Punishment is seldom needed. If trainer A is good at 'reading' a horse, he knows when that horse is ready to 'push' and ask for more. He also knows when it is time to 'back off'' a little and let the horse 'work' on it and lets him 'try'.

'Trainer B' is a different guy. He has to know how to 'break' bad habits, how to teach a horse that a certain behavior is not acceptable and MUST NOT BE REPEATED.

Since I spent 3 decades training for the public, I was brought many horses with many bad habits. They ranged from simple 'tiny' (by comparison) bad habits like 'nipping' or not letting someone handle their feet or other trivial things when looking at the bigger picture. Then, there were horses that had attacked people and severely maimed them, horses that were confirmed broncs bucking serious cowboys off at will and horses that reared or threw themselves over backwards. These are really serious bad habits and the owners expected them to come home and never do their bad behavior again. A good trainer can accomplish that, but it is a job for Trainer B.

Trainer B has to figure out a way to make the horse NEVER want to repeat the bad behavior again. I have done this with many horses that reared or flipped. I never got it done by just urging the horse forward and 'riding it through' the problem. The problem just kept repeating itself over and over. If a trainer gets the horse to the point where it figures out that the trainer would not let it rear and always pushed it out of rearing, it might quit for that rider, or quit until a really difficult obstacle looms ahead. BUT, if the horse is sent home to its owner, within a week or two (sometimes the very first day), the horse will just go back to rearing with its owner or any new rider.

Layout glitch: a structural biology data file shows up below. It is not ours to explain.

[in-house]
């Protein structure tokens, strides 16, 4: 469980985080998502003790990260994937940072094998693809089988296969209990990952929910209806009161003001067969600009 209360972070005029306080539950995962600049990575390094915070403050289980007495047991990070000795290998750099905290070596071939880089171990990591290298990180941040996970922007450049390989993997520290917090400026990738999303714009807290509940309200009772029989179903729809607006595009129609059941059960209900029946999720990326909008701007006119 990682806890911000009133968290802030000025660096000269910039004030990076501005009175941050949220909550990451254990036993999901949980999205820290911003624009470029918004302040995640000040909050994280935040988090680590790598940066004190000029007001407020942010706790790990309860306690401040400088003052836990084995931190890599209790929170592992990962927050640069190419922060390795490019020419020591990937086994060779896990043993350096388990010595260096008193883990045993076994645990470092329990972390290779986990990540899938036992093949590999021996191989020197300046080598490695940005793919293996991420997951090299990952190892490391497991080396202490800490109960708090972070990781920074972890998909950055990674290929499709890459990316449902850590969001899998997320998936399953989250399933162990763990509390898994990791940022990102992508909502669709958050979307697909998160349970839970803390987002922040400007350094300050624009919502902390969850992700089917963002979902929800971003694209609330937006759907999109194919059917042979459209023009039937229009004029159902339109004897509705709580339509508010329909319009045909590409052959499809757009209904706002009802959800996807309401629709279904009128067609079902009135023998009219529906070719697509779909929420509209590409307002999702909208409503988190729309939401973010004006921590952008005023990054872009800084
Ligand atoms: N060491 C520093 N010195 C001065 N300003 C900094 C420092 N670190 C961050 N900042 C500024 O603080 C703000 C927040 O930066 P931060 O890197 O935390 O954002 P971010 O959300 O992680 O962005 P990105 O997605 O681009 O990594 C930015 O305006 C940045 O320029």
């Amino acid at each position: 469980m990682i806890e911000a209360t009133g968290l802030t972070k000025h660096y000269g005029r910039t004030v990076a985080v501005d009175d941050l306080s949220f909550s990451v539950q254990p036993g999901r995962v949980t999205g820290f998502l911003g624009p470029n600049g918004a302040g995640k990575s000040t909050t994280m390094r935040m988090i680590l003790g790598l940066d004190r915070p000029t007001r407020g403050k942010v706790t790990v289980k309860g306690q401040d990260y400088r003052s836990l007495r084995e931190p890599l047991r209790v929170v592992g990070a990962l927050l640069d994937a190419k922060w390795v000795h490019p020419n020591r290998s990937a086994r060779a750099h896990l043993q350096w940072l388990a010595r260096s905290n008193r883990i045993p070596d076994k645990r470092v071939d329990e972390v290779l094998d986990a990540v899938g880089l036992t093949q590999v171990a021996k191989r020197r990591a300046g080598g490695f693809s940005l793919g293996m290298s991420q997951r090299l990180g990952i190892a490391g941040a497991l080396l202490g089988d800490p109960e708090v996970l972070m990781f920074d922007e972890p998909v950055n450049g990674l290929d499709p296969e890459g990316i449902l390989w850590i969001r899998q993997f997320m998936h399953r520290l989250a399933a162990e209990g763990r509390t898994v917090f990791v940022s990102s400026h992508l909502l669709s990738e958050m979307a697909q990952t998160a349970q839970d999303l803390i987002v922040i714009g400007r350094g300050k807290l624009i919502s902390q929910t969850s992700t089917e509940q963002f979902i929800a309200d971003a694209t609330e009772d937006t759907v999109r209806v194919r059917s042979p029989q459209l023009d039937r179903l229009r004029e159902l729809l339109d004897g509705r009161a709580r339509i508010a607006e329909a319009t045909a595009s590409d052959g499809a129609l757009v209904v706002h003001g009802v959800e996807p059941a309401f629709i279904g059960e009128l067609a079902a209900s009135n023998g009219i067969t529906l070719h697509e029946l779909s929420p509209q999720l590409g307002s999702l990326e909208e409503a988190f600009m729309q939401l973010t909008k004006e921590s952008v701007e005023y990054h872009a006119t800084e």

In order for a trainer to be 'effective' in training spoiled horses and breaking serious bad habits (we're not talking 'nipping' here), he has to figure out a method of systematic 'negative reinforcement' that makes the horse NOT want to ever do the behavior again. [I could just call it 'punishment', but I know all of people who think this is never needed will come out and crucify me.] I say 'systematic' because Trainer B needs to have a plan and never act out of anger or cross the line of abuse. This not because some horses do not deserve that severe a punishment but because it does not work. When a trainer gets too rough on a horse, the horse just goes into 'reactive' mode and from there can go into a mode of 'shutting down' or 'sulling up'. When a horse does this, it literally feels no pain and can 'tune out' any amount of pressure and punishment. This is what happens when people try to beat a horse to get it into a trailer.

I found the best way to SAFELY handle rearing and flippinf horse is to ground drive them. I have not seen the rearing horse that will not rear in driving lines. You can 'give up' all of the 'being careful' so that you won't cause the horse to rear. Of course, the horse know instantly when the rider 'backs off' because the horse threatened to rear or threatened to just stall out. When you lean forward and 'push the horse' forward and try to keep the horse from rearing is taking pressure off of the horse at the wrong time. The horse wins because the rider is fearful (with good cause) that the horse will rear over on him.